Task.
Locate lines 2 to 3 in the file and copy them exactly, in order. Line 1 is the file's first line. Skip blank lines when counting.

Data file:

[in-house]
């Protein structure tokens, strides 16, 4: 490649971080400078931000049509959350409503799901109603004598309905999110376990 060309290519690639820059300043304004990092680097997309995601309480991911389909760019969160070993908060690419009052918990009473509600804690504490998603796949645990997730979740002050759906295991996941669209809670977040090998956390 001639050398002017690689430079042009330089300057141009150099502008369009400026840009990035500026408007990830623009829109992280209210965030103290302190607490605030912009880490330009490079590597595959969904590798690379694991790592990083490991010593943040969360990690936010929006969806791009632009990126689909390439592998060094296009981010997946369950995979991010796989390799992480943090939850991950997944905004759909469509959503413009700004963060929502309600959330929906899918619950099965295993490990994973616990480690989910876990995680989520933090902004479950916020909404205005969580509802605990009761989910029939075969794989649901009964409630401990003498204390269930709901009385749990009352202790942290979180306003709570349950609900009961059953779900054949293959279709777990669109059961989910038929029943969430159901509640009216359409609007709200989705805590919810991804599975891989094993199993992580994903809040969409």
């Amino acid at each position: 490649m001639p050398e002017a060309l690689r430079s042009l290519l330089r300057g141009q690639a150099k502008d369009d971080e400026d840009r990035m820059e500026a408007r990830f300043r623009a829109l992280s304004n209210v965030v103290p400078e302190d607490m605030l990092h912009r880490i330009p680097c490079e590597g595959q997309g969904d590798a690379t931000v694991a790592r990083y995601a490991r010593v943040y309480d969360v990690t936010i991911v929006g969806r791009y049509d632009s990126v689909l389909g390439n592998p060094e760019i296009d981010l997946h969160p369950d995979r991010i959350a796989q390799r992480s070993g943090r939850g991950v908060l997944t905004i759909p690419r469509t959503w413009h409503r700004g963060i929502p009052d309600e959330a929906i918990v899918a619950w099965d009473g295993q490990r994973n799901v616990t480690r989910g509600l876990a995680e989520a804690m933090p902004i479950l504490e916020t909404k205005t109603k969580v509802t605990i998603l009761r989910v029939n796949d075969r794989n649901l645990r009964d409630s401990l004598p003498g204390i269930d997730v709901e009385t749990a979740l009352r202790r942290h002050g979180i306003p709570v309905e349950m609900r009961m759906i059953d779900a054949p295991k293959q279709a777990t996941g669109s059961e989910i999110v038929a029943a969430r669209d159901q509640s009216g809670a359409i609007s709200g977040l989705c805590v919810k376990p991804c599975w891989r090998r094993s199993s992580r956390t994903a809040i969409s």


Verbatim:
């Protein structure tokens, strides 16, 4: 490649971080400078931000049509959350409503799901109603004598309905999110376990 060309290519690639820059300043304004990092680097997309995601309480991911389909760019969160070993908060690419009052918990009473509600804690504490998603796949645990997730979740002050759906295991996941669209809670977040090998956390 001639050398002017690689430079042009330089300057141009150099502008369009400026840009990035500026408007990830623009829109992280209210965030103290302190607490605030912009880490330009490079590597595959969904590798690379694991790592990083490991010593943040969360990690936010929006969806791009632009990126689909390439592998060094296009981010997946369950995979991010796989390799992480943090939850991950997944905004759909469509959503413009700004963060929502309600959330929906899918619950099965295993490990994973616990480690989910876990995680989520933090902004479950916020909404205005969580509802605990009761989910029939075969794989649901009964409630401990003498204390269930709901009385749990009352202790942290979180306003709570349950609900009961059953779900054949293959279709777990669109059961989910038929029943969430159901509640009216359409609007709200989705805590919810991804599975891989094993199993992580994903809040969409």
């Amino acid at each position: 490649m001639p050398e002017a060309l690689r430079s042009l290519l330089r300057g141009q690639a150099k502008d369009d971080e400026d840009r990035m820059e500026a408007r990830f300043r623009a829109l992280s304004n209210v965030v103290p400078e302190d607490m605030l990092h912009r880490i330009p680097c490079e590597g595959q997309g969904d590798a690379t931000v694991a790592r990083y995601a490991r010593v943040y309480d969360v990690t936010i991911v929006g969806r791009y049509d632009s990126v689909l389909g390439n592998p060094e760019i296009d981010l997946h969160p369950d995979r991010i959350a796989q390799r992480s070993g943090r939850g991950v908060l997944t905004i759909p690419r469509t959503w413009h409503r700004g963060i929502p009052d309600e959330a929906i918990v899918a619950w099965d009473g295993q490990r994973n799901v616990t480690r989910g509600l876990a995680e989520a804690m933090p902004i479950l504490e916020t909404k205005t109603k969580v509802t605990i998603l009761r989910v029939n796949d075969r794989n649901l645990r009964d409630s401990l004598p003498g204390i269930d997730v709901e009385t749990a979740l009352r202790r942290h002050g979180i306003p709570v309905e349950m609900r009961m759906i059953d779900a054949p295991k293959q279709a777990t996941g669109s059961e989910i999110v038929a029943a969430r669209d159901q509640s009216g809670a359409i609007s709200g977040l989705c805590v919810k376990p991804c599975w891989r090998r094993s199993s992580r956390t994903a809040i969409s």